The Hand that Feeds

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It’s 4:15PM and I’m desperately attempting to exit the city to make a Zumba class at 5:30.  I am parched beyond parched, but still avoiding drinking too much water thanks to the row of cars in front of me and my tiny bladder.  I ask my car to call a couple of friends who don’t answer and then remember I need to catch up with a pal from New England.  This time I remember to say her first name only when voice dialing, as her last name never gets recognized.  Her daughter’s wedding was over the weekend and I am calling to see where she is emotionally, etc.

Unsurprisingly, we dig into an Oprah-worthy conversation about our paths in life and whether we will ever find what we both have been searching for…well, let’s just say perpetually.  (We are the kind who will search forever; it’s lovely and ridiculous and who we are!)  She begins by telling me that she is in-between projects and uncertain which direction or dare I say “road” to follow.  Initially as she shares, I think I have nothing to offer–she’s more experienced than I’ll ever be.  But then, I begin by how odd it is to have a job in which I used think was all-encompassing, and now is mostly just a job.  Then AP said, “I know one thing about myself:  I want to make a contribution in some way…” that feeds me.

That feeds me.

Those three words echo in the empty car inching its way up 395. (All hope of making it to Zumba at this point have dissolved as it is 4:50 and I am 30 mins from my home and Zumba attire.)  So of course, I marinate in these words.  What feeds me?  What feeds me?

Well other than the obvious addiction to Biryani and Mangoes and Sweet Potato Pie.  As I tell AP my point of view, I realize that at this point in my life my job doesn’t feed me like I thought it would or should.  It’s an unsettling feeling because from childhood all I’ve ever heard is “What are you going to be when you grow up?”  To which I’ve always dreamed the dream: brain surgeon, psychologist, actor, dancer, pianist, singer.  Never once did I think I’d work and that work wouldn’t fulfill me.  Now, I know there are few people in this world who do work that does maybe fulfill them completely, but I still wonder–does it?  Can any one job make a person so complete that she doesn’t seek anything else?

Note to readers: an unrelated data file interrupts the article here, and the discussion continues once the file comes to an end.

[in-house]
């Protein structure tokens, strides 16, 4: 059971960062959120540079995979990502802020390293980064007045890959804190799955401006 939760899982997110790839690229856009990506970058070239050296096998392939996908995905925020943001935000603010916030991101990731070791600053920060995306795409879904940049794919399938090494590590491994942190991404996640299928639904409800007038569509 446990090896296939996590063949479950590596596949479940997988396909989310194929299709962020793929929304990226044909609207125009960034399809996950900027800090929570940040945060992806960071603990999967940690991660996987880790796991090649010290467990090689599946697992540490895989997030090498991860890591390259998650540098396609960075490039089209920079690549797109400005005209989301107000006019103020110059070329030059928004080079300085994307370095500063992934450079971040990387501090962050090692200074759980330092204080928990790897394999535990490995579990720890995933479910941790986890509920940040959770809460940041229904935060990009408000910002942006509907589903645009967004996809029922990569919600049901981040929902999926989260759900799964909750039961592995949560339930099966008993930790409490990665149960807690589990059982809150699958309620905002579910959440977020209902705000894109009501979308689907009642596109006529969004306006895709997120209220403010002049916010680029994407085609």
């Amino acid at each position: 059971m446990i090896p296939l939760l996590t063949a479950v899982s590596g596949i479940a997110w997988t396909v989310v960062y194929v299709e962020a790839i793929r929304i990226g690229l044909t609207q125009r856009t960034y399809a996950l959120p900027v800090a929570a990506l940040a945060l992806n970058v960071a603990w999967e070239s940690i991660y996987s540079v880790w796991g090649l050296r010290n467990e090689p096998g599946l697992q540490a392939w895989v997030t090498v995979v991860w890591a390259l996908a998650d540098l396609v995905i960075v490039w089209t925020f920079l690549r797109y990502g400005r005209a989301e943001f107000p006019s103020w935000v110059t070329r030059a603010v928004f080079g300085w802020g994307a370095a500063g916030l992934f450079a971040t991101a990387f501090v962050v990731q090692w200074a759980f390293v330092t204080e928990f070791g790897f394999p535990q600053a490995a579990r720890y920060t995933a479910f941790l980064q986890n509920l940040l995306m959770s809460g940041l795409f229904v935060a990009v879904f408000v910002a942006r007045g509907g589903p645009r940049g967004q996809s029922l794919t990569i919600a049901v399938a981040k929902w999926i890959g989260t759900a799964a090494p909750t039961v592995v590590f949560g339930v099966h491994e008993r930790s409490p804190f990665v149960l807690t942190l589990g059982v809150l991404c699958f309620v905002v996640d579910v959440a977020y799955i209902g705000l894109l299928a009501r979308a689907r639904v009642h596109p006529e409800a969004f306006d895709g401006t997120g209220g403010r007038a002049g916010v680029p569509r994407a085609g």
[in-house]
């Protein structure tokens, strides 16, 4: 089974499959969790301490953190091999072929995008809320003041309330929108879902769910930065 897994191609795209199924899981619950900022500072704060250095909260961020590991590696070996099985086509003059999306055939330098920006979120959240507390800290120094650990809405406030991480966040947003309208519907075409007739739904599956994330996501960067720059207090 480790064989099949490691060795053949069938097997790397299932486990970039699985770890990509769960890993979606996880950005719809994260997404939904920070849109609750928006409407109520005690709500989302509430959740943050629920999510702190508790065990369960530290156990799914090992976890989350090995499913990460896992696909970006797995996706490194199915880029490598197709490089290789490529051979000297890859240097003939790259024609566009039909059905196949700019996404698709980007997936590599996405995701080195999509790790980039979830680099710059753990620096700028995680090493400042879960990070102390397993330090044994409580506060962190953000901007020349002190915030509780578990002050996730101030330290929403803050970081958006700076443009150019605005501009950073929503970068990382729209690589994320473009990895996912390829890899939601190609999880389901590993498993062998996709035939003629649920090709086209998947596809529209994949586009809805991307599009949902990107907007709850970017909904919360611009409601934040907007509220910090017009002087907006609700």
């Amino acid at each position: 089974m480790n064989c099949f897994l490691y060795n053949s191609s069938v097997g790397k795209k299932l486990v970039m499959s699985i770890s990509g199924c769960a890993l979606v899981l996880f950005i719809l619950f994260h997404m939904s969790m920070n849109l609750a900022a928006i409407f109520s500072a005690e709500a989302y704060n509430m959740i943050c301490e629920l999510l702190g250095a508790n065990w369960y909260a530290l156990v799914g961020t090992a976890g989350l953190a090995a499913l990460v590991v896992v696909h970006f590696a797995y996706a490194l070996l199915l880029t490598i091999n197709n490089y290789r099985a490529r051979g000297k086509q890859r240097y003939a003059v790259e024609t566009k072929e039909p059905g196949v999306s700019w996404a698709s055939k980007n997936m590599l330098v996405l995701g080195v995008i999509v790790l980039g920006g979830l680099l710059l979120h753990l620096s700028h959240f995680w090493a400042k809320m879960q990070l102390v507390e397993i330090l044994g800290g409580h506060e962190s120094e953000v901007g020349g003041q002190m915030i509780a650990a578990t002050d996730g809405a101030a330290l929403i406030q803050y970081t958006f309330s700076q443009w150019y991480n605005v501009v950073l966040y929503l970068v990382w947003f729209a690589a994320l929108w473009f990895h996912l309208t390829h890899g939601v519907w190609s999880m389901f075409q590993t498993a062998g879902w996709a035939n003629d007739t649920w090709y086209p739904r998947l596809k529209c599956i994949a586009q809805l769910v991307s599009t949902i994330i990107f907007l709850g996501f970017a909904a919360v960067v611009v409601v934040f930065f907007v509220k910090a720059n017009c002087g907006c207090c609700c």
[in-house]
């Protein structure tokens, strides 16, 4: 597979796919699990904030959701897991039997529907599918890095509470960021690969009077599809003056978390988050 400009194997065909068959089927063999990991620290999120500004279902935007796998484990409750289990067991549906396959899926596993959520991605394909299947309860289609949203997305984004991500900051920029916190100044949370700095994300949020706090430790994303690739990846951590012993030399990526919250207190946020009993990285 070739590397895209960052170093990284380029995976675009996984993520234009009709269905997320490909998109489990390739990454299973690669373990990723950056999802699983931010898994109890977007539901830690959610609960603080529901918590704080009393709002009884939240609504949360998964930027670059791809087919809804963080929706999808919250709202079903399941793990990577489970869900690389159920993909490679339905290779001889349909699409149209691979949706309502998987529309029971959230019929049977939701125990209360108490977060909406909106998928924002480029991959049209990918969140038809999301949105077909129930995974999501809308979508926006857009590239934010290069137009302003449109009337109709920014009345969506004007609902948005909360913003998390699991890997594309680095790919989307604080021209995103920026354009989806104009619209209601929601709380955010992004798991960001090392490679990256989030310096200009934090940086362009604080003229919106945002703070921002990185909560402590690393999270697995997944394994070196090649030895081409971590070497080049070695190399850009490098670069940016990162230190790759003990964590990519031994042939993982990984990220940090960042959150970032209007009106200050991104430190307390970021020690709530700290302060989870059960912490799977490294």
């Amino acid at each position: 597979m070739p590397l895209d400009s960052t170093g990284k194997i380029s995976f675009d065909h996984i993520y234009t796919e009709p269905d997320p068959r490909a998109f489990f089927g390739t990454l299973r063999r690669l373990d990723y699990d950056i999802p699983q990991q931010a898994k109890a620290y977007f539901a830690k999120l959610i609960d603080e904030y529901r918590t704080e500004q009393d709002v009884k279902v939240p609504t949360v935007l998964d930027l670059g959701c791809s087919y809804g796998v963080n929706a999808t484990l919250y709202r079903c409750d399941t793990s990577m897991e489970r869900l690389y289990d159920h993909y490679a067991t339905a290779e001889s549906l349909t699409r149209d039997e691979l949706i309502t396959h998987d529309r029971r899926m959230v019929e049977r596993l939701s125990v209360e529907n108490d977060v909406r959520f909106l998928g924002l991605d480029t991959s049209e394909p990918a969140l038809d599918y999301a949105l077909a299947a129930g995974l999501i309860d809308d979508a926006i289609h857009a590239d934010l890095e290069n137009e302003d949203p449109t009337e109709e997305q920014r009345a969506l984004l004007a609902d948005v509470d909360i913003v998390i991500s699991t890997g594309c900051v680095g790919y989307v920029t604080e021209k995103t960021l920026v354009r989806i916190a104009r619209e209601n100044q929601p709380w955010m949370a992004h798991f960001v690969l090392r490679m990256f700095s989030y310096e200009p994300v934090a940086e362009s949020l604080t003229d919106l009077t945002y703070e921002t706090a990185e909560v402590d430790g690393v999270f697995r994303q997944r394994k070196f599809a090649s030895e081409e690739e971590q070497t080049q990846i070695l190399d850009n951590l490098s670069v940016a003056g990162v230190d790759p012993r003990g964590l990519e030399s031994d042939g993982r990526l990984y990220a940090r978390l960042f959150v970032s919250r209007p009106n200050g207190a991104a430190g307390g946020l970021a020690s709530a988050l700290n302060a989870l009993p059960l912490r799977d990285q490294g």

I used to think so.  I used to think living in New York City and becoming a teacher was that for me.  Even though I stopped dancing for it, I thought teaching would fill that hole and I’d never need anything else.  It used to be that no matter where I was, I would find inspiration for my next lesson and my classroom was always on my mind.  But now.  Well now.  I see teaching feeds one part of me–a smaller part of me than projected back in New York.  Like AP said, she knows she wants to make a contribution to this world in some way and I guess I’m a bit of a copycat as I want to do that too!

What this contribution looks like, however, isn’t the obvious answer.  One may think: bitch please, you a teacher, you already making a contribution!  To which I would say, yes, but that is not what is feeding me–anymore.  I want to write.  I want to write. I want to write.  I want to dance.  I want to dance.  I want to dance.  I want to teach Pilates and grow women’s self-esteems in ways they didn’t know they could.

It’s unnerving to feel that your job is just that–a job; a means to make money and be adult, plan for retirement, blah, blah, blah.  (Now, before all my colleagues and teacher friends delete me from their feed:  this doesn’t mean that I don’t care about my job and bullshit my way through it.  My perspective has changed and I see it as growth, not betrayal.)

So, the hand that feeds my bank account is one thing, but these days, the hands that light up my insides are taking the driver seat more often.

And I can’t say I’m mad at it.

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